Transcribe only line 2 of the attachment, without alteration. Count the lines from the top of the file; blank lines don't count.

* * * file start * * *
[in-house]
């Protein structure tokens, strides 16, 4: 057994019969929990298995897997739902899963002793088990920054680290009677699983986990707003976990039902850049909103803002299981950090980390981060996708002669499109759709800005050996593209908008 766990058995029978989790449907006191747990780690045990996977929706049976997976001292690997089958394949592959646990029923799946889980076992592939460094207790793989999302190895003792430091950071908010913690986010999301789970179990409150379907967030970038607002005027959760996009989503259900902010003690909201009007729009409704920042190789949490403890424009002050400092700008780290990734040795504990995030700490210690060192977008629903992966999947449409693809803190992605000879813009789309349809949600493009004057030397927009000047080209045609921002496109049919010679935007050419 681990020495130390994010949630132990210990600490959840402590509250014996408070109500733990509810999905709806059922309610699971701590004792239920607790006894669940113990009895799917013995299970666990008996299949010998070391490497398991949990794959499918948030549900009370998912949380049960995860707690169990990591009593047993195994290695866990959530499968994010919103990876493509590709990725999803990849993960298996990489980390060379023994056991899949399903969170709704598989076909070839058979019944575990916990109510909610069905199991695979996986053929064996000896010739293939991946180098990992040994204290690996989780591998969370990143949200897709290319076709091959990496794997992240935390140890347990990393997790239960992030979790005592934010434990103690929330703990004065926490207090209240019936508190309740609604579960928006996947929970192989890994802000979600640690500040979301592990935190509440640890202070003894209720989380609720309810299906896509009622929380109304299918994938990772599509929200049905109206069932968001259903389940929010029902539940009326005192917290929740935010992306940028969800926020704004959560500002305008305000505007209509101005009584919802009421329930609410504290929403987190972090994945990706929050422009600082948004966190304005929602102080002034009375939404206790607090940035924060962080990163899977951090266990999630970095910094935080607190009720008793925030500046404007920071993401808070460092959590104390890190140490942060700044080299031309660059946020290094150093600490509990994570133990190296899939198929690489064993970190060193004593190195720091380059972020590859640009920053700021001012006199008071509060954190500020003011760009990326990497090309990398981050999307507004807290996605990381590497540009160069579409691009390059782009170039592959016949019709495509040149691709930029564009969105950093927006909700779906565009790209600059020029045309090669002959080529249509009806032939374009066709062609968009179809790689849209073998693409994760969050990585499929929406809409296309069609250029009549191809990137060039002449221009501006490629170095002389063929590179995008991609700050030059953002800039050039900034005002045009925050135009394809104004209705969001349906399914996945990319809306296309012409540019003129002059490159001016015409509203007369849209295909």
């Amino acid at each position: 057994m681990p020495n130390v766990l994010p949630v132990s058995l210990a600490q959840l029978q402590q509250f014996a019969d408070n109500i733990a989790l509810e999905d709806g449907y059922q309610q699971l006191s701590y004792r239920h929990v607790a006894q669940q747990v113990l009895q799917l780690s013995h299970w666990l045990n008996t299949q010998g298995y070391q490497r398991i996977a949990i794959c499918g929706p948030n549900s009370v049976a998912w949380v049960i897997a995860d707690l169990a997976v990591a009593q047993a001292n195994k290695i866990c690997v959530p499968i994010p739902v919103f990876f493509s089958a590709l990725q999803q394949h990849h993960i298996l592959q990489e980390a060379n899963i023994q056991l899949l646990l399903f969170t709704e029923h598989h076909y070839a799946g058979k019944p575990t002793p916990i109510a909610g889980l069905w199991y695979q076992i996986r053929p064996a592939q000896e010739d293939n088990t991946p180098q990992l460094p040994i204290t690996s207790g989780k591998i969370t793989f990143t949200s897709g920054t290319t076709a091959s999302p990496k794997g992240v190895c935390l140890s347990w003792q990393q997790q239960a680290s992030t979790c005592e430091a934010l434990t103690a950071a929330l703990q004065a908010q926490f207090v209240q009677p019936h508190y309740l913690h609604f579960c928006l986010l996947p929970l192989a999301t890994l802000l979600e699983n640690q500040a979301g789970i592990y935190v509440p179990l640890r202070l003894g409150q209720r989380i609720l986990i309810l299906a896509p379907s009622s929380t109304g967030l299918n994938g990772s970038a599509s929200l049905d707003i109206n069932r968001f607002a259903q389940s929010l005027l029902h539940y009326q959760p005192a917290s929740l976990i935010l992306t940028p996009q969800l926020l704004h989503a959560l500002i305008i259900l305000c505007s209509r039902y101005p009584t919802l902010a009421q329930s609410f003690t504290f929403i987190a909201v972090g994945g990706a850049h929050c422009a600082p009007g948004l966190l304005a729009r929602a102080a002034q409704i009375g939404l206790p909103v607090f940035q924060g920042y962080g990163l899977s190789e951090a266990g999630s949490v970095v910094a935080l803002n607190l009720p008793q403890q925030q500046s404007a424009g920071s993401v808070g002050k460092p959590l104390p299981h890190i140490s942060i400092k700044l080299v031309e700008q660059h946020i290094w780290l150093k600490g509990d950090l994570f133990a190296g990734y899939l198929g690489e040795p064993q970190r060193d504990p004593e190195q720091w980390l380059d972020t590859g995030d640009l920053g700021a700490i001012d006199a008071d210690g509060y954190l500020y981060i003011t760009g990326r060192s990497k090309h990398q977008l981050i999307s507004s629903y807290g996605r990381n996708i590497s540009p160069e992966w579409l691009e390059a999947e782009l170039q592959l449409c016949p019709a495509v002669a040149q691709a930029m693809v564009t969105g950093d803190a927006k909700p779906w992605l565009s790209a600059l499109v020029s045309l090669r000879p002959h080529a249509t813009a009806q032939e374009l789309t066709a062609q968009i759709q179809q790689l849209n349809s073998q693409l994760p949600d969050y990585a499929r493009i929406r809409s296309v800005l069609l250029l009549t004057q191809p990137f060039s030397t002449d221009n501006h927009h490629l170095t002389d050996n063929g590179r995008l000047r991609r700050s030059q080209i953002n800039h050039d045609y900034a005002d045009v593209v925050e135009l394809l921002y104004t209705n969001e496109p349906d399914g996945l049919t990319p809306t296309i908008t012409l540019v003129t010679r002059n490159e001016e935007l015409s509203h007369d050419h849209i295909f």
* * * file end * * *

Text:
């Protein structure tokens, strides 16, 4: 057994019969929990298995897997739902899963002793088990920054680290009677699983986990707003976990039902850049909103803002299981950090980390981060996708002669499109759709800005050996593209908008 766990058995029978989790449907006191747990780690045990996977929706049976997976001292690997089958394949592959646990029923799946889980076992592939460094207790793989999302190895003792430091950071908010913690986010999301789970179990409150379907967030970038607002005027959760996009989503259900902010003690909201009007729009409704920042190789949490403890424009002050400092700008780290990734040795504990995030700490210690060192977008629903992966999947449409693809803190992605000879813009789309349809949600493009004057030397927009000047080209045609921002496109049919010679935007050419 681990020495130390994010949630132990210990600490959840402590509250014996408070109500733990509810999905709806059922309610699971701590004792239920607790006894669940113990009895799917013995299970666990008996299949010998070391490497398991949990794959499918948030549900009370998912949380049960995860707690169990990591009593047993195994290695866990959530499968994010919103990876493509590709990725999803990849993960298996990489980390060379023994056991899949399903969170709704598989076909070839058979019944575990916990109510909610069905199991695979996986053929064996000896010739293939991946180098990992040994204290690996989780591998969370990143949200897709290319076709091959990496794997992240935390140890347990990393997790239960992030979790005592934010434990103690929330703990004065926490207090209240019936508190309740609604579960928006996947929970192989890994802000979600640690500040979301592990935190509440640890202070003894209720989380609720309810299906896509009622929380109304299918994938990772599509929200049905109206069932968001259903389940929010029902539940009326005192917290929740935010992306940028969800926020704004959560500002305008305000505007209509101005009584919802009421329930609410504290929403987190972090994945990706929050422009600082948004966190304005929602102080002034009375939404206790607090940035924060962080990163899977951090266990999630970095910094935080607190009720008793925030500046404007920071993401808070460092959590104390890190140490942060700044080299031309660059946020290094150093600490509990994570133990190296899939198929690489064993970190060193004593190195720091380059972020590859640009920053700021001012006199008071509060954190500020003011760009990326990497090309990398981050999307507004807290996605990381590497540009160069579409691009390059782009170039592959016949019709495509040149691709930029564009969105950093927006909700779906565009790209600059020029045309090669002959080529249509009806032939374009066709062609968009179809790689849209073998693409994760969050990585499929929406809409296309069609250029009549191809990137060039002449221009501006490629170095002389063929590179995008991609700050030059953002800039050039900034005002045009925050135009394809104004209705969001349906399914996945990319809306296309012409540019003129002059490159001016015409509203007369849209295909």